“A successful small business is a lot easier to put in the capable hands of the next generation when they’re ready, compared to a mid- or large-sized venture,” she said. “Future generations can then build on what was started before them and keep growing it, especially as technology continues to boost small businesses’ ability to compete and thrive.”How To Create Generational Wealth as a Small Business Owner
If you want to create generational wealth as a small business owner, there are a few things to keep in mind. The first is to look for a gap in the market that you can fill.
“You’re already well-positioned for success if you can marry a passion of yours with an unmet or underserved need that exists, either in your community or virtually anywhere, thanks to the internet,” Howard said.
It’s also important to focus on providing a product or service that will remain in demand over time.
“It’s not just about growing sales and profits,” Howard said. “It’s also about creating a resilient, sustainable business that future generations can take over when it’s their time.”
You should also get future generations involved with your business ASAP so that they feel prepared to take over when the time comes.
“I recently spoke with a GoDaddy customer in California who is an artist and designer of festive home décor and gifts. She put her high school-aged daughter in charge of her business’s digital presence as an entry point to learning how to run the venture,” Howard said. “They’re both benefitting and one day, perhaps not too long from now, the daughter may take over the business, giving her a big head start as a small business entrepreneur.”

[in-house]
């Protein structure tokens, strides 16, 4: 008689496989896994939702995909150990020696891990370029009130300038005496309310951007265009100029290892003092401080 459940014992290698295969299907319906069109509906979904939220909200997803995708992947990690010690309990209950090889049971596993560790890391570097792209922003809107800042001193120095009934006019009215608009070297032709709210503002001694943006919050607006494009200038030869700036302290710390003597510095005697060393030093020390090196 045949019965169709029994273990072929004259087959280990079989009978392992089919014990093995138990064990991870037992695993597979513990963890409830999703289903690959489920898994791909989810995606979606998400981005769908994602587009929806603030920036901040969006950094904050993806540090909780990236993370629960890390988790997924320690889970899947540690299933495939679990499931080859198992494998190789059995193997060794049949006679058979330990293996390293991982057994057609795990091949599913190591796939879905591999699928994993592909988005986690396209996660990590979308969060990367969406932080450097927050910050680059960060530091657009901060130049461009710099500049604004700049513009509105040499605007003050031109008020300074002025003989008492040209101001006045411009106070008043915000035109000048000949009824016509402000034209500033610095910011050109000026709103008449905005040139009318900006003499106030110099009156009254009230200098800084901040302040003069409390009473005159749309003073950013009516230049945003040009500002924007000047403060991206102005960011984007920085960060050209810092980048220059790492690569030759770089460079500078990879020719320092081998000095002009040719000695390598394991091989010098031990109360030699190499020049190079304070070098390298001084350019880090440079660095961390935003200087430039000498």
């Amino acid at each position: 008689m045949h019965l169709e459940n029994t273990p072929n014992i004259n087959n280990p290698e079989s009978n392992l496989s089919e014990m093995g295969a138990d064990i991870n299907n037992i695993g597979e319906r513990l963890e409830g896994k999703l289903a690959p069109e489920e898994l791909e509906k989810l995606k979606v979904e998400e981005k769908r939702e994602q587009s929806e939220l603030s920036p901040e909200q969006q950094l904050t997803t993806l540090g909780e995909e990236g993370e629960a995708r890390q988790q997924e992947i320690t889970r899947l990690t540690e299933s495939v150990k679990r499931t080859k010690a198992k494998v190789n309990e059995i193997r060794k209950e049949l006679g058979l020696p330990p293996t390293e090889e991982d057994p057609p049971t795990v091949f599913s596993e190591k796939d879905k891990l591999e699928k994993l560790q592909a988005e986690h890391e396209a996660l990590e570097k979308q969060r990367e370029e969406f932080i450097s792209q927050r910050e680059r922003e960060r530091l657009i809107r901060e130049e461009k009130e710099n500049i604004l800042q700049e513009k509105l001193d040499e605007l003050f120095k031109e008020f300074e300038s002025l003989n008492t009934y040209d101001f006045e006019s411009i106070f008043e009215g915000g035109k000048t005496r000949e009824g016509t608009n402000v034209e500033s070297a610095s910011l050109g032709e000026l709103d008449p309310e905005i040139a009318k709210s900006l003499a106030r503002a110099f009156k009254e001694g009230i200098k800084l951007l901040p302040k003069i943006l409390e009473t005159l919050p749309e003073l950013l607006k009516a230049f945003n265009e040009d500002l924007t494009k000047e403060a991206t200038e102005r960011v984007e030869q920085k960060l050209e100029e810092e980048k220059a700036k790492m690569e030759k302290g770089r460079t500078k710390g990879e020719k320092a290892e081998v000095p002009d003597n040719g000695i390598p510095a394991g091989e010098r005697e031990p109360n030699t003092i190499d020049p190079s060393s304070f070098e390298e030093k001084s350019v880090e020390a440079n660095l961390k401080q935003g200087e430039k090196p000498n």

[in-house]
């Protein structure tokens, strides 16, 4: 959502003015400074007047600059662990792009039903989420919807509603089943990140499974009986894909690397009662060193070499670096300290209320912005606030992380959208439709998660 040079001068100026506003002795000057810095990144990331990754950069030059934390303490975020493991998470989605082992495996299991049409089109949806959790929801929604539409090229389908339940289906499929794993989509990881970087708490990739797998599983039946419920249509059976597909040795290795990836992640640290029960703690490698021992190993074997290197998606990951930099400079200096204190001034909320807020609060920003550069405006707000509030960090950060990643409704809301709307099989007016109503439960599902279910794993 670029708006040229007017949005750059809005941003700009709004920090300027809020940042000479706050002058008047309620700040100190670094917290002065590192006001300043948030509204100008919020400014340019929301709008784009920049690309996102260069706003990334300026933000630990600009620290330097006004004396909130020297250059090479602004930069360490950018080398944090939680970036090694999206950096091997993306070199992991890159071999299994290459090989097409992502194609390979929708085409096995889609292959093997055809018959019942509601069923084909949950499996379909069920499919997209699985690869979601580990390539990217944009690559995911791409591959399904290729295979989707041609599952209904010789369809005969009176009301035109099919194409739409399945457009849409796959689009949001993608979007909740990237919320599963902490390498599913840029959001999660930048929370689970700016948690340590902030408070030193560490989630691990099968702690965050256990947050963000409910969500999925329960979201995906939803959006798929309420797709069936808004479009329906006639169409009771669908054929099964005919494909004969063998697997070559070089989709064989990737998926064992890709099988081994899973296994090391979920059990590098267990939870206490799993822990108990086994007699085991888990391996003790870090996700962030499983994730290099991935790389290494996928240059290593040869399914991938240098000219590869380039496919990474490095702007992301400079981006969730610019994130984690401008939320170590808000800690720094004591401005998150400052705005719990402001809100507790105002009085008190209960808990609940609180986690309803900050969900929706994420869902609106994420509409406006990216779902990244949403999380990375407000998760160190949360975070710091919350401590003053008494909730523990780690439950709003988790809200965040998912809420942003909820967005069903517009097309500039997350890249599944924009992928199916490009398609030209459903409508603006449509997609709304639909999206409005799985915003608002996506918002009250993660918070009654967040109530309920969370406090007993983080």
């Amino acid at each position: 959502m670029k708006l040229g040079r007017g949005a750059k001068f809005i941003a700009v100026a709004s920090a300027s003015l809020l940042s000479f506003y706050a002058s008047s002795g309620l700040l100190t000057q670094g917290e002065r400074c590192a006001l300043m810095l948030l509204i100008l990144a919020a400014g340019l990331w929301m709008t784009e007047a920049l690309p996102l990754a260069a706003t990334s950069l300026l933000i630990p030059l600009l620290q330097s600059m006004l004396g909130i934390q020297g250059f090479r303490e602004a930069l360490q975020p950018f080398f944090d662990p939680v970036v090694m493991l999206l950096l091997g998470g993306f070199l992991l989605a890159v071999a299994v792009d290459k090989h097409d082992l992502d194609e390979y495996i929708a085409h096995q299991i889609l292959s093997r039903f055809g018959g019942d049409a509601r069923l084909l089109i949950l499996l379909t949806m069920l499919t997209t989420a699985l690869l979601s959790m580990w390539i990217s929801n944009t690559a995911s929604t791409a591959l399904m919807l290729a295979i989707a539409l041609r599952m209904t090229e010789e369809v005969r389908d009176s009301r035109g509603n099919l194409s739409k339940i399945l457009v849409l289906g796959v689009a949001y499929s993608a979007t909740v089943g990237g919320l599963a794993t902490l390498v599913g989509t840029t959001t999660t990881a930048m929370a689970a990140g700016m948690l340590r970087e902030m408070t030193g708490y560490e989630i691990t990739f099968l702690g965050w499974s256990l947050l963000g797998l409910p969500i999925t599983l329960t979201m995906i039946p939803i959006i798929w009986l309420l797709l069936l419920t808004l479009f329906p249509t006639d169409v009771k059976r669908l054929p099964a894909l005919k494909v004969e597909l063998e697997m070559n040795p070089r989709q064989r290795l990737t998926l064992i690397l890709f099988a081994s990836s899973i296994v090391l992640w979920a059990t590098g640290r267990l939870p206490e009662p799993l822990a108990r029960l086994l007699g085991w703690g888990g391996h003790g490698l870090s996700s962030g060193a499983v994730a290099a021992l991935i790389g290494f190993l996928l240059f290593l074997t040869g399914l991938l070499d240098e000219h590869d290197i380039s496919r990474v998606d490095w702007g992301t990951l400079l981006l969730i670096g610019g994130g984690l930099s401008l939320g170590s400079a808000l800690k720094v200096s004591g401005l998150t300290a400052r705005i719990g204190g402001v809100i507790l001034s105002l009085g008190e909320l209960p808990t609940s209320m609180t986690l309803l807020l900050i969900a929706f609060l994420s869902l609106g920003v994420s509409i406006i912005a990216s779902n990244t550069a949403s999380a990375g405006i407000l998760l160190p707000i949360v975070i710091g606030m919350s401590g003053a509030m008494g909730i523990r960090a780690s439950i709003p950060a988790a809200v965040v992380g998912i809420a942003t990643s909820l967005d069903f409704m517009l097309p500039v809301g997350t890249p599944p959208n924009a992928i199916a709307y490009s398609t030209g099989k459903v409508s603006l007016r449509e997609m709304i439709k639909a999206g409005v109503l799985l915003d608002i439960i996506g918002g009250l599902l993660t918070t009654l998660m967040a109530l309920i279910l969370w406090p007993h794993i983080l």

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This article originally appeared on GOBankingRates.Com: Is Starting Your Own Business the Best Way To Build Generational Wealth?
How To Start A Food Truck Business
Ever wondered how to start a food truck business? It’s much like any other business when it comes to making financial projections, establishing a business plan, and acquiring the equipment you’ll need.Creating a business plan to account for the unique challenges specific to the mobile food vending industry is important as those challenges can result in higher costs than expected.Understanding where the demand is will be extremely important as day-to-day fluctuations impact the bottom line of a food truck.This article is for entrepreneurs interested in starting a food truck business.
Food lovers with an entrepreneurial itch may not always be able to afford to start a brick-and-mortar restaurant right away. Even with a lack of demand for established storefronts, the costs associated with renting and security deposits remain high in cities, and that is all before you start to brand the space for your food. Not everyone will be able to afford that, but they may be able to start a food truck business. This guide will explain how to start a food truck business and why it may be the best way to get your new restaurant idea off the ground.How to start a food truck
A food truck is a mobile vending unit with a kitchen to make and serve food. They have been popping up across urban and suburban regions in the United States and are becoming increasingly popular. Many entrepreneurs opt for a food truck because the costs to secure a restaurant location are very expensive while food trucks are much more affordable.